After the pick was removed, more varnish was applied. The patient occluded on 2" x 2" cotton gauze for a couple minutes. For the mandibular molar, the pick was inserted above the orthodontic wire in the same way as the maxillary molar was treated (figure 6). After the sluiceways were coated, fluoride varnish was painted over the isolated teeth and the SDF site (figure 7).

The patient returned for a recall appointment on November 24, 2021, 19 months after the initial SDF application (figure 2, bottom).

Other examples include a lingual and double-pick insertion on a teenage patient (figure 8), and a multipick insertion over and under wire placement on another patient (figure 9).


There are several brands of dental soft picks available in various sizes. TePe EasyPicks (XS/S-orange and M/L-blue) were used in this case, but other companies market soft picks that can be helpful for this technique (e.g., Sunstar GUM, Practicon Smilegoods PikPak, and others).

The application of fluoride varnish is critical. Besides remineralizing affected enamel, the viscous fluoride coating prevents salivary dilution of the SDF for a few minutes, maximizing its exposure and take-up by the decalcification/caries lesion.

We caution patients that although SDF application attenuates the caries process, caries lesions on contacting surfaces will progress unless daily flossing is part of the oral hygiene routine. We show our patients and parents (caregivers) large, dramatic photographs and radiographs to get that point across.

It’s difficult to standardize contrast on digital bitewing radiographs, so comparative radiolucent changes are equally difficult to interpret perfectly. But in this case, the combination of SDF, daily flossing, initial fluoride varnish, and daily toothbrushing and flossing with a fluoride-containing toothpaste actually “healed” these treated enamel tooth surfaces. The results shown here are typical of what we have observed in patients over the past seven years who are treated with SDF using fluoride dental picks on posterior primary and permanent teeth.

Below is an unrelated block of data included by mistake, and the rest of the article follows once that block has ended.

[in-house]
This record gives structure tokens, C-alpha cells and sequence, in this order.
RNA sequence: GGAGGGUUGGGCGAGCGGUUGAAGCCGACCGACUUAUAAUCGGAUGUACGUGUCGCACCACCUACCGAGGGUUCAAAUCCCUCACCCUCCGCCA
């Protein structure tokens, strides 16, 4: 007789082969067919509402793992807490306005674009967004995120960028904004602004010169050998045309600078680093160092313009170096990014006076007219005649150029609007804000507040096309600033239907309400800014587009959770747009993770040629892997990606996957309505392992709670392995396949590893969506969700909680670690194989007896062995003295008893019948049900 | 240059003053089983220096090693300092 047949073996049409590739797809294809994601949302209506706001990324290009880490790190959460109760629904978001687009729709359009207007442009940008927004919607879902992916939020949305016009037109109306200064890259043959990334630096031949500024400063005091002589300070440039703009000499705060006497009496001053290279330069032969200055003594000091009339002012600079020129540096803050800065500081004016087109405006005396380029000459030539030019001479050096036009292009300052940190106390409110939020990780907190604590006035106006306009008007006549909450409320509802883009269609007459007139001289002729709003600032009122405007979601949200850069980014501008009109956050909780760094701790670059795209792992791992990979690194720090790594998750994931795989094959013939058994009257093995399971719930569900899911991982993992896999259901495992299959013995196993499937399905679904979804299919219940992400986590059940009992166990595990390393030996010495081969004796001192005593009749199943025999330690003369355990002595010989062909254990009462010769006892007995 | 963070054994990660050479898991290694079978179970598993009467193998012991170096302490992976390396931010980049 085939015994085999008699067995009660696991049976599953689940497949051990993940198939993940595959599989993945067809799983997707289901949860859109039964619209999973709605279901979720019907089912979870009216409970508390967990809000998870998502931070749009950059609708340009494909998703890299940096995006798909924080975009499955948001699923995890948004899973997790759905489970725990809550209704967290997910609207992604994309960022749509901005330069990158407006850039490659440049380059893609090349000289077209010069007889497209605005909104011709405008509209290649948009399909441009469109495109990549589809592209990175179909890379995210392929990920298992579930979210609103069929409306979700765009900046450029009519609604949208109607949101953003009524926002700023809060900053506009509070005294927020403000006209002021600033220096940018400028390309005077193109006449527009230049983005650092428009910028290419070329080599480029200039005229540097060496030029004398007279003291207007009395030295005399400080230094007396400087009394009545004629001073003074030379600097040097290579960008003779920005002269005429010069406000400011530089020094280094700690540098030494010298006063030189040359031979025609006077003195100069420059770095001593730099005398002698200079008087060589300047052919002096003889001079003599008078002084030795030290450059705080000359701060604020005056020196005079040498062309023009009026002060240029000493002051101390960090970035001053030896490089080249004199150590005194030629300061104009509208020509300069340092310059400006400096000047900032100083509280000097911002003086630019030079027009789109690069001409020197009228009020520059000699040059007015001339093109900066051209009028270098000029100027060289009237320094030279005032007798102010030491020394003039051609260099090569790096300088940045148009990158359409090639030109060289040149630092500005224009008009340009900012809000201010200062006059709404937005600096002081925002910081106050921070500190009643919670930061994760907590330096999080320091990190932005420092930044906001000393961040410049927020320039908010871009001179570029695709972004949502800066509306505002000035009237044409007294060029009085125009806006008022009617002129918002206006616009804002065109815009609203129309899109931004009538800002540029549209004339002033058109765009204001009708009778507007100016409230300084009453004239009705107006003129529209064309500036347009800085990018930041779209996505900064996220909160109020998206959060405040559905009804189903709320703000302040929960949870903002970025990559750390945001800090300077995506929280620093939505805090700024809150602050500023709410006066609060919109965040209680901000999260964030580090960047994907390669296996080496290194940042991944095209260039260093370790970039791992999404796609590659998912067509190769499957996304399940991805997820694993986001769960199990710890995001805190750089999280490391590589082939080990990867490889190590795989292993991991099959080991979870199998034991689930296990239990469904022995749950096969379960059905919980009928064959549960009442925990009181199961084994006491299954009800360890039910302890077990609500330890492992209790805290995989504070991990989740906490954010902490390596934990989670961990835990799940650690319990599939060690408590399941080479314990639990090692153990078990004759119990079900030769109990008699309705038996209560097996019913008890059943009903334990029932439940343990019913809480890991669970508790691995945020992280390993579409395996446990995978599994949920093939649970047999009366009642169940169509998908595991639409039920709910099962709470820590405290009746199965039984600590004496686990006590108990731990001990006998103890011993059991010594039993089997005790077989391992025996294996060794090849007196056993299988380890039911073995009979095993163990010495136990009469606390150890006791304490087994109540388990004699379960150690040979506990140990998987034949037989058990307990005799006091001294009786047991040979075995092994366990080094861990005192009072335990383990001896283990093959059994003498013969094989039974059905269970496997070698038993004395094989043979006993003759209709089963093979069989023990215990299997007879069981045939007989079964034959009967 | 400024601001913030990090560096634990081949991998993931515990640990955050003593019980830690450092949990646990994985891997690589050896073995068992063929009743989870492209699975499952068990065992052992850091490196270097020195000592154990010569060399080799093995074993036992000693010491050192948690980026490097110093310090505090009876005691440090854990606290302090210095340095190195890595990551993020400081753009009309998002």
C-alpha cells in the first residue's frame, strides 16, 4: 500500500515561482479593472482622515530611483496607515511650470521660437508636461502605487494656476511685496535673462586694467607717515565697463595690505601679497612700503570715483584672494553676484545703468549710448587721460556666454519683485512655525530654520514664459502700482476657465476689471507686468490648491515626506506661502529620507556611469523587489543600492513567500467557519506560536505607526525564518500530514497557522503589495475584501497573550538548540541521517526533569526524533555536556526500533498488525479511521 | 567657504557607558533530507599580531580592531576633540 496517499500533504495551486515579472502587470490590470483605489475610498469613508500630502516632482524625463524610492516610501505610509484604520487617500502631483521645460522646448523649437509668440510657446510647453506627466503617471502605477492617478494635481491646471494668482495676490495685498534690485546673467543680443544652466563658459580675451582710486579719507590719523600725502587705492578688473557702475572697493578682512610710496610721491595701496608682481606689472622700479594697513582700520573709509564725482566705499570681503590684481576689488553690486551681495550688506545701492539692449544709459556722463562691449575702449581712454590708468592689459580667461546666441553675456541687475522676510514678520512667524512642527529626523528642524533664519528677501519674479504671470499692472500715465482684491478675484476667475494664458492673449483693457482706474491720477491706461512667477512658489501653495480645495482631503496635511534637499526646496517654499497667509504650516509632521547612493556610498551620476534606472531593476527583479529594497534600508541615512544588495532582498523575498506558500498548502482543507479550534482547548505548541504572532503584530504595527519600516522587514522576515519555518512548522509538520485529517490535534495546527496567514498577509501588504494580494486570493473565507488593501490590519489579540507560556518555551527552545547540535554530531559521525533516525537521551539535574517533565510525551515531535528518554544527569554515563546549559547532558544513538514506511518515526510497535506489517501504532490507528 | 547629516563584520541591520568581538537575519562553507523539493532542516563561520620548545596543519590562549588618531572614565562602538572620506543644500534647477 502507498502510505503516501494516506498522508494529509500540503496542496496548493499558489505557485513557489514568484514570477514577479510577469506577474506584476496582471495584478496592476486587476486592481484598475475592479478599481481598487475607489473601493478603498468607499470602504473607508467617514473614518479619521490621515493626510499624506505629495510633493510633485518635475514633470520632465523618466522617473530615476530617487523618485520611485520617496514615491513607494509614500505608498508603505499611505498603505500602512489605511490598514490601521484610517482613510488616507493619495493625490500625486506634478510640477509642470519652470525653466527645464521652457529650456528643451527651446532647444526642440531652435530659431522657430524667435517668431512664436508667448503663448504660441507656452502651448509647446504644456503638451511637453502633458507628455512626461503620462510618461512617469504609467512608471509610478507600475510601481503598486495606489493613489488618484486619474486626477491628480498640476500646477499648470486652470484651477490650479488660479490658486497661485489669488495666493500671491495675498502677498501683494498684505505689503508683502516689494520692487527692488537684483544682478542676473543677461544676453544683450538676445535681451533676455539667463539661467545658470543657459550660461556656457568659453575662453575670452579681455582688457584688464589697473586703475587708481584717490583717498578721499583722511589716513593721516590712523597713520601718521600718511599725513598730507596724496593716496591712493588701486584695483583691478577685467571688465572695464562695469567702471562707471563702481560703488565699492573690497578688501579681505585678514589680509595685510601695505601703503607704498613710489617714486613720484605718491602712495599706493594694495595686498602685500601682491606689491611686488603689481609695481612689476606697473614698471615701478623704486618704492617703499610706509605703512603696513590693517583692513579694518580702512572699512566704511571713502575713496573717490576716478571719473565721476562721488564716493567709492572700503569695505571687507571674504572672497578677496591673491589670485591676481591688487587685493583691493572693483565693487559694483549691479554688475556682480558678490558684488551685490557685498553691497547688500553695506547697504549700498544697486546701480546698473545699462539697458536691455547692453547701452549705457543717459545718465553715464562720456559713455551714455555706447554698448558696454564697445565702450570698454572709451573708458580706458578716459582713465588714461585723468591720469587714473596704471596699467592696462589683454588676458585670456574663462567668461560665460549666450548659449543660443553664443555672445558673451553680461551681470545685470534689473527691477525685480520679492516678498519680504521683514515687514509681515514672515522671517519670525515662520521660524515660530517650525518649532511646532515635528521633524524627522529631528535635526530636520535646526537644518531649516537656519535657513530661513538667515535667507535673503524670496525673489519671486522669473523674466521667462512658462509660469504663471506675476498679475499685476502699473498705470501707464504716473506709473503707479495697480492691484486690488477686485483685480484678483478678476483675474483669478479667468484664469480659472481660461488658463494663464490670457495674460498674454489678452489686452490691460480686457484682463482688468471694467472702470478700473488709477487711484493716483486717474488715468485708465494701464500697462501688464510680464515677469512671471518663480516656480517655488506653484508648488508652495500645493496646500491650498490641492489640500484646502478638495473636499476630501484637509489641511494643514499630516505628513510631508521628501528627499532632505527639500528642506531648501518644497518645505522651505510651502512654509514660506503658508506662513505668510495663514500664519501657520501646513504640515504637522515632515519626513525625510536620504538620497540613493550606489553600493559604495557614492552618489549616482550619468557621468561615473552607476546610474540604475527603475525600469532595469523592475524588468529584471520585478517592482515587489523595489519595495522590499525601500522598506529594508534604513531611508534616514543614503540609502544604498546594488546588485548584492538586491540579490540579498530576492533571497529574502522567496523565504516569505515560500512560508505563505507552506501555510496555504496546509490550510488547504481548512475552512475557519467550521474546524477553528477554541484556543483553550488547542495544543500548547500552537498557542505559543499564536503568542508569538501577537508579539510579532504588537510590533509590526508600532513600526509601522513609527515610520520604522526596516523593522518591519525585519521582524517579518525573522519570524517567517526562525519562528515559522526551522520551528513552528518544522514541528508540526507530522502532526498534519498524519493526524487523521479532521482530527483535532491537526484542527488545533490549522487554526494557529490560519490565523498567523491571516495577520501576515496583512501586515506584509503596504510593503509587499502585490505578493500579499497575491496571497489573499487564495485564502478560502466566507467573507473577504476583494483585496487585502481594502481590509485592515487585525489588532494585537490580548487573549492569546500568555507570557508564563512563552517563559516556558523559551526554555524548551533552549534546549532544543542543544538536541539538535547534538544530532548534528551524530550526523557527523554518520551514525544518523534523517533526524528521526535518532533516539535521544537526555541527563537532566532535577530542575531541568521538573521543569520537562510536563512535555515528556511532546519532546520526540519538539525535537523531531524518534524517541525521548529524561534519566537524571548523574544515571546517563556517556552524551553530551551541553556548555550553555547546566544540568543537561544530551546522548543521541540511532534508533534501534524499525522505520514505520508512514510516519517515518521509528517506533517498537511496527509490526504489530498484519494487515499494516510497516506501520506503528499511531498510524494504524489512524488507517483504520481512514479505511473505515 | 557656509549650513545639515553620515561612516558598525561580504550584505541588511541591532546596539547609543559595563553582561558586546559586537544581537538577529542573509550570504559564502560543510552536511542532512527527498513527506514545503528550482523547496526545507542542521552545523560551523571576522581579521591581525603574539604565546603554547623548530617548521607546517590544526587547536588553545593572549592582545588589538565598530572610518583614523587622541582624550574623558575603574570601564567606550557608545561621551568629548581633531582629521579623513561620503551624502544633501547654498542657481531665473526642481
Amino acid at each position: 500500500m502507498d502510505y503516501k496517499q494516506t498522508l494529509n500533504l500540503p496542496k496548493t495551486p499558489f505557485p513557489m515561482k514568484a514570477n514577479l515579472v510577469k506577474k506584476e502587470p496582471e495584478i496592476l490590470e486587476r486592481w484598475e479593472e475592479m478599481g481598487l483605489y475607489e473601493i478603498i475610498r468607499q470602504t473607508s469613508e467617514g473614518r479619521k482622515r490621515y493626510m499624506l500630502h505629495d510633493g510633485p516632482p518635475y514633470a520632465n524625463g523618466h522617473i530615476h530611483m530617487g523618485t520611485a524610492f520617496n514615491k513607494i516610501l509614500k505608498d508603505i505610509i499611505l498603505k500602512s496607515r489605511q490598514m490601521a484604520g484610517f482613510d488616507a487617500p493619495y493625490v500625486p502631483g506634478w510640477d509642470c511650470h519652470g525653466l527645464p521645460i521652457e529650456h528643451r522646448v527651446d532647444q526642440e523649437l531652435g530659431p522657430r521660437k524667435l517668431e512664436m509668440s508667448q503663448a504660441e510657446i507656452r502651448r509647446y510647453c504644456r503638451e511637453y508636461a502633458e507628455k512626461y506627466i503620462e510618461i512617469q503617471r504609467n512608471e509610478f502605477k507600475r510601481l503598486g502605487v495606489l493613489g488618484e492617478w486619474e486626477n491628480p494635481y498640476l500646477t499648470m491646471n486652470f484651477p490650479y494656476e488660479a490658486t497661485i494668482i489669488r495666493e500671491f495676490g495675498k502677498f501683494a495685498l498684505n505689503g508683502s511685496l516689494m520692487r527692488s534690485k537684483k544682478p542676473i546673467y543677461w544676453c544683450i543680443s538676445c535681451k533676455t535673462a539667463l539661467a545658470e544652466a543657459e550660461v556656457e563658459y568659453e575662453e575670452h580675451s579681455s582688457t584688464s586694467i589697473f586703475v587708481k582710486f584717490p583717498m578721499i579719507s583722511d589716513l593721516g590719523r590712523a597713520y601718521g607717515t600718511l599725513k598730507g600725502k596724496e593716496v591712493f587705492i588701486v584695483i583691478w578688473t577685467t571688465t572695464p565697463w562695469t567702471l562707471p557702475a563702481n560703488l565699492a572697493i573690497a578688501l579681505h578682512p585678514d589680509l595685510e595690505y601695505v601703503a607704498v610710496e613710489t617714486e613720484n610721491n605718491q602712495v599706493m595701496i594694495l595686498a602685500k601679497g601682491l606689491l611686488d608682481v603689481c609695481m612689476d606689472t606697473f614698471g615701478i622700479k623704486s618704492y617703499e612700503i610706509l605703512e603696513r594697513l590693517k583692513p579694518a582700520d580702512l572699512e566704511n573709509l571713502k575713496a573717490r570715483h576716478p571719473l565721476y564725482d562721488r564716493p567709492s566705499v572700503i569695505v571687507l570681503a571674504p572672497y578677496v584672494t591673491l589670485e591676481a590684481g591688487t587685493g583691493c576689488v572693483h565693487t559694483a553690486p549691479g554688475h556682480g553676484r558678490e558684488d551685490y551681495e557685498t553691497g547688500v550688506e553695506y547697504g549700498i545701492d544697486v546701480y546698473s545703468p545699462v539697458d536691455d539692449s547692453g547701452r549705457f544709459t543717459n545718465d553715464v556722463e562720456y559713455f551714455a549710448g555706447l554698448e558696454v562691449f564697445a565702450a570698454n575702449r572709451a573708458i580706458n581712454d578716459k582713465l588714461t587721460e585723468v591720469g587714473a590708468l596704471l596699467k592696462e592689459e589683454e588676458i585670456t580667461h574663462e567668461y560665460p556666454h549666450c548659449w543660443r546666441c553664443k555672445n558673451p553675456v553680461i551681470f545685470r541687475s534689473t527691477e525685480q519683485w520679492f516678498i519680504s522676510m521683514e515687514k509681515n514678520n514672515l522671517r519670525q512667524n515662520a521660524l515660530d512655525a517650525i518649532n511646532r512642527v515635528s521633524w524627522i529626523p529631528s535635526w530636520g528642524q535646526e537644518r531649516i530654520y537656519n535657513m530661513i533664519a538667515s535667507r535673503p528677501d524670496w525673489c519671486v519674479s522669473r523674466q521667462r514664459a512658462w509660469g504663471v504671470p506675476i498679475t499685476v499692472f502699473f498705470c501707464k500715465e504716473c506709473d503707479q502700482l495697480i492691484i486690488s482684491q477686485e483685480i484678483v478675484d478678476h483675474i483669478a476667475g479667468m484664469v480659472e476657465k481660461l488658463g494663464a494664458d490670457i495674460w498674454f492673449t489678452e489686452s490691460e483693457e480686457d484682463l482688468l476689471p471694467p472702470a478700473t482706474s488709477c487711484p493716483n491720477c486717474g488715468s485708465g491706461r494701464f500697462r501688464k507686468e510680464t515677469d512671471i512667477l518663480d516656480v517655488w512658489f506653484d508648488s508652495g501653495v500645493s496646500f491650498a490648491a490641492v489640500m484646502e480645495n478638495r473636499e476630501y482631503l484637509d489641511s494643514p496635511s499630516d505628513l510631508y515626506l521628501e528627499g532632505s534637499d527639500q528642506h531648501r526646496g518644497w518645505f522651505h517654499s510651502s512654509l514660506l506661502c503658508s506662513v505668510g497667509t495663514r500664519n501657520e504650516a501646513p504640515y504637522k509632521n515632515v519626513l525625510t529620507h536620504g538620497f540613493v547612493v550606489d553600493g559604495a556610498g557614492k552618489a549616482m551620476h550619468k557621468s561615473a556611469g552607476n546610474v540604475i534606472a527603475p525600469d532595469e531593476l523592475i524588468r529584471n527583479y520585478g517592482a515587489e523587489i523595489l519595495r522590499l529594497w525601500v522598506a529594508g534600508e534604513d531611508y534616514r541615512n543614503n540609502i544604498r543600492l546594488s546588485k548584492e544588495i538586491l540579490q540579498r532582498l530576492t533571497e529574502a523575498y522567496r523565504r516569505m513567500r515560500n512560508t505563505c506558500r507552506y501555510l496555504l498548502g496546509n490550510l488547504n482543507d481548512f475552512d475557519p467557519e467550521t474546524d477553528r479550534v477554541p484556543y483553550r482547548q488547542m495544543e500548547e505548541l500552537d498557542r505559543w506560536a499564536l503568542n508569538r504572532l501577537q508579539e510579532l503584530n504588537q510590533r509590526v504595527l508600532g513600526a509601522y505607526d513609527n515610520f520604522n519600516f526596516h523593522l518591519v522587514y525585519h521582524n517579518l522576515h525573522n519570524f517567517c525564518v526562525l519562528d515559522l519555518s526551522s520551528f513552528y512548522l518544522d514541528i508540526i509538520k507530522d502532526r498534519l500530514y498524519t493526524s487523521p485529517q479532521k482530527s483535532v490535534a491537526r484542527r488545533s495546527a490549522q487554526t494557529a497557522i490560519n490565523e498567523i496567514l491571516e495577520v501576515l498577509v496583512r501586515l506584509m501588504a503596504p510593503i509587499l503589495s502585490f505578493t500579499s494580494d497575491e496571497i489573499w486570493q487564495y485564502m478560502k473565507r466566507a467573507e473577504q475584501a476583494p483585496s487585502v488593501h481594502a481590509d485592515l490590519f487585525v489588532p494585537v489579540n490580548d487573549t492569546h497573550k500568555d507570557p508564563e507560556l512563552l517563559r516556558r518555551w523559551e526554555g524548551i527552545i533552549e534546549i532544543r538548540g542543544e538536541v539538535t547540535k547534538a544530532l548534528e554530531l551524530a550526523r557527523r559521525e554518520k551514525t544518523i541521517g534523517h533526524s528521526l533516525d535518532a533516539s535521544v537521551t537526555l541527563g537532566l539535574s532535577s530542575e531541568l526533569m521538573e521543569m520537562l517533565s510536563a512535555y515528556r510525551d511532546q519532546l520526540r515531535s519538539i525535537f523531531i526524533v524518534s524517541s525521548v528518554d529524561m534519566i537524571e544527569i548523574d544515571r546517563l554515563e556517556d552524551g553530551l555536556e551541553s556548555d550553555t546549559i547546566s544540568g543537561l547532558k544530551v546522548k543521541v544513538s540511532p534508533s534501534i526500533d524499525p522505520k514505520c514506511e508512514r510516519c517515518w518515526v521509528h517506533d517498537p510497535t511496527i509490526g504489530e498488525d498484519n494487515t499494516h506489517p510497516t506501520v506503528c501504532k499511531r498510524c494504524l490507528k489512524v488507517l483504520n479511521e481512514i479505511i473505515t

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Disclosure: The authors did not receive remuneration for this article. Neither author has a financial interest in products or companies mentioned here, with the exception that Practicon Inc. produces and sells Dr. Croll’s education book, The Grossest, Truly Terrifying, but Utterly Awesome Mouth Book.

Editor's note: This article appeared in the May 2023 print edition of Dental Economics magazine. Dentists in North America are eligible for a complimentary print subscription. Sign up here.


  1. Croll TP, Berg JH. Delivery of fluoride solutions to proximal tooth surfaces. Part II: caries interception with silver diamine fluoride. Inside Dentistry. 2017;13(9):56-58.
  2. Croll TP, Berg JH, Donly KJ. Silver in medicine and dentistry. Inside Dentistry. 2020;16(10):35-40.
  3. Berg JH, Croll TP. Surface treatments of non-cavitated proximal lesions. Oral Health. 2021;111(12):425-426,428.
  4. Croll TP, Berg JH. Radiographic verification of silver diammine fluoride action on proximal dental carious lesions in a teenager. Dental Economics. May 6, 2021.